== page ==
Corrosion rates of stainless steel under shear stress measured by a novel parallel-plate flow chamber

Regina L W Messer, John Mickalonis, Yolanda Adams, Wan Y. Tseng

Research output: Contribution to journalArticlepeer-review

6 Scopus citations


A unique parallel-plate flow chamber has been engineered to assess the corrosion properties of implant materials in biological environments under shear flow. This parallel-plate flow chamber provides a novel approach to investigate hypotheses regarding cellular-material-mechanical-force interactions that influence the success or failure of implant devices. The results of the current study demonstrated that physiological stresses (0.5-50 dynes/cm2) from laminar flow from cell culture media did not significantly alter corrosion rates of stainless steel, providing baseline information for an extensive study of the cellular-material-mechanical-force interactions. Furthermore, this study demonstrated that this device is electrochemically stable and provides reproducible results within test parameters. In addition, the results were not significantly different from corrosion tests on bulk samples. Therefore, this system will be useful for investigating cell-material interactions under shear stress for implant alloys or other opaque materials. This information is currently lacking. The results of the present study also support further development of this test system to assess cellular responses to these materials under shear stresses.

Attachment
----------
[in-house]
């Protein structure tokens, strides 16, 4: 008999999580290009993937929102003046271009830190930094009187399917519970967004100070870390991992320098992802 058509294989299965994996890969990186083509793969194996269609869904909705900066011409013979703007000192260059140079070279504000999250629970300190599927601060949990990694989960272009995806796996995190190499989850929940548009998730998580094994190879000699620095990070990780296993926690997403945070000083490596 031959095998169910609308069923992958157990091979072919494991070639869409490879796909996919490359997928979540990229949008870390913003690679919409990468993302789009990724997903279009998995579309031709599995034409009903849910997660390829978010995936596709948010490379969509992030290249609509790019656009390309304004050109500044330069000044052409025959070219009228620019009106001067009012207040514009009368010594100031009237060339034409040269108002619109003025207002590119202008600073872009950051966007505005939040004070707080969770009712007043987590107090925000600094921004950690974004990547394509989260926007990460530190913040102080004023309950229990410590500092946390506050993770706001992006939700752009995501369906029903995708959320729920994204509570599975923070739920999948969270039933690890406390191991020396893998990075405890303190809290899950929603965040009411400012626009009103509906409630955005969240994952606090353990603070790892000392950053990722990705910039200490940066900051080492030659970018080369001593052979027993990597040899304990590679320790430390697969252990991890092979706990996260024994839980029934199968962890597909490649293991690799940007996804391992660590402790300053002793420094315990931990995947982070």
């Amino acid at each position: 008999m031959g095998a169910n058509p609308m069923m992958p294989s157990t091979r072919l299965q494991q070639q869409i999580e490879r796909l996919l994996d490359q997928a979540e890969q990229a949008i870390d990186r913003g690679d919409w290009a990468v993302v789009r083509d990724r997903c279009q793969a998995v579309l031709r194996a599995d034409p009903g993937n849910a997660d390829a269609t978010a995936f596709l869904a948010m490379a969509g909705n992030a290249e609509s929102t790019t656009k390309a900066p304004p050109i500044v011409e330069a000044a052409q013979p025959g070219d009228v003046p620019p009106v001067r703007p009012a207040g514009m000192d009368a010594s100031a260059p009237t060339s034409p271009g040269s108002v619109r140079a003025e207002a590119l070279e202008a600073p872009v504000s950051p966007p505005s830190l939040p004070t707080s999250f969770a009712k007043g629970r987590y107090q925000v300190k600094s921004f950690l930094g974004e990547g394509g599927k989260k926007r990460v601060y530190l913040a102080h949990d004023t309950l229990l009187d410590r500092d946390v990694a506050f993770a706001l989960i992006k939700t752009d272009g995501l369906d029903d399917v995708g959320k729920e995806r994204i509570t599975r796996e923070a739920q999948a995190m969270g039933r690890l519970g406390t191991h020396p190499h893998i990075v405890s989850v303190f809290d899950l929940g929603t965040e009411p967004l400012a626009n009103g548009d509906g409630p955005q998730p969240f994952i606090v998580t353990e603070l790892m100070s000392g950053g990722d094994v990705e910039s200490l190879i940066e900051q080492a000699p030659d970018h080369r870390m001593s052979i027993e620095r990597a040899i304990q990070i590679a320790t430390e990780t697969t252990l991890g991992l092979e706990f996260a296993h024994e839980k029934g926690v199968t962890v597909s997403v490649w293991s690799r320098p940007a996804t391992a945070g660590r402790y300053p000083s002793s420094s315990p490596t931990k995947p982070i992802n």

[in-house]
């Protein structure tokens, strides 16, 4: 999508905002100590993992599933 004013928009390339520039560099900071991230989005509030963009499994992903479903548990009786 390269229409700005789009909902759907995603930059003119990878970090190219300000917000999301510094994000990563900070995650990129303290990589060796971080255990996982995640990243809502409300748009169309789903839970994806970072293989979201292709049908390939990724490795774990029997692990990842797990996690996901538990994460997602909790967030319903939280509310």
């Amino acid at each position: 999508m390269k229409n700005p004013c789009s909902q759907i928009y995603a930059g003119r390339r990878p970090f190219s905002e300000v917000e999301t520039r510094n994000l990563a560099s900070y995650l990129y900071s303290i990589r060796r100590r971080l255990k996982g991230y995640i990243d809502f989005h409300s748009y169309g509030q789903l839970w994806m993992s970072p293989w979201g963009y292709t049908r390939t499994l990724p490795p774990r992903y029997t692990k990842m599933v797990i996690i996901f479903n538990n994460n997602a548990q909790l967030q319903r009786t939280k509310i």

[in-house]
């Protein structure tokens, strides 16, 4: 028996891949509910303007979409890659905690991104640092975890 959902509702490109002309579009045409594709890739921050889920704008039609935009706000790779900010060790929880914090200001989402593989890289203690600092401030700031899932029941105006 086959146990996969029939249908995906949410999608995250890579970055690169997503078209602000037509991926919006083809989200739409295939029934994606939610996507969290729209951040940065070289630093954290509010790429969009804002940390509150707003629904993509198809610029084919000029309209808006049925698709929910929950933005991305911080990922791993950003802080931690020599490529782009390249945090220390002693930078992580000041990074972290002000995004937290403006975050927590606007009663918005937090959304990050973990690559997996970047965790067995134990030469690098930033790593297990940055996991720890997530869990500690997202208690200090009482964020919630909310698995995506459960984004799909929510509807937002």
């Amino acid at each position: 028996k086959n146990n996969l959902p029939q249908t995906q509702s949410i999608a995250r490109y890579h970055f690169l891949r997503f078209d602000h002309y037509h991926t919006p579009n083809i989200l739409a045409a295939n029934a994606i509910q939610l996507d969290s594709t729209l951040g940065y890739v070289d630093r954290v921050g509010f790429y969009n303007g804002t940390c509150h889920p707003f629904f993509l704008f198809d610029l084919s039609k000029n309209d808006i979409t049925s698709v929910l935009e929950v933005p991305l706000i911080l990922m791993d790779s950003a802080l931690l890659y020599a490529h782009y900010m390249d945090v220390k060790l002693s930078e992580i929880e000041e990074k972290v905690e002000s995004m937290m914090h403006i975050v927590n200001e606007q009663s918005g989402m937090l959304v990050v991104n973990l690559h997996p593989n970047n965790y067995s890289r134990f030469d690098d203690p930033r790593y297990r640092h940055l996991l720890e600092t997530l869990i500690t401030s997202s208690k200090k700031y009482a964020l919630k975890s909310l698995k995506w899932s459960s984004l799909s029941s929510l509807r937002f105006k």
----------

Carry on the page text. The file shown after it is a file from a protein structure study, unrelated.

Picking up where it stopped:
Original languageEnglish (US)
Pages (from-to)273-280
Number of pages8
JournalJournal of Biomedical Materials Research - Part B Applied Biomaterials
Issue number2
StatePublished - Feb 1 2006


  • Corrosion
  • Stents
  • Stress, stainless steel
  • Vascular stents

ASJC Scopus subject areas

  • Biomaterials
  • Biomedical Engineering


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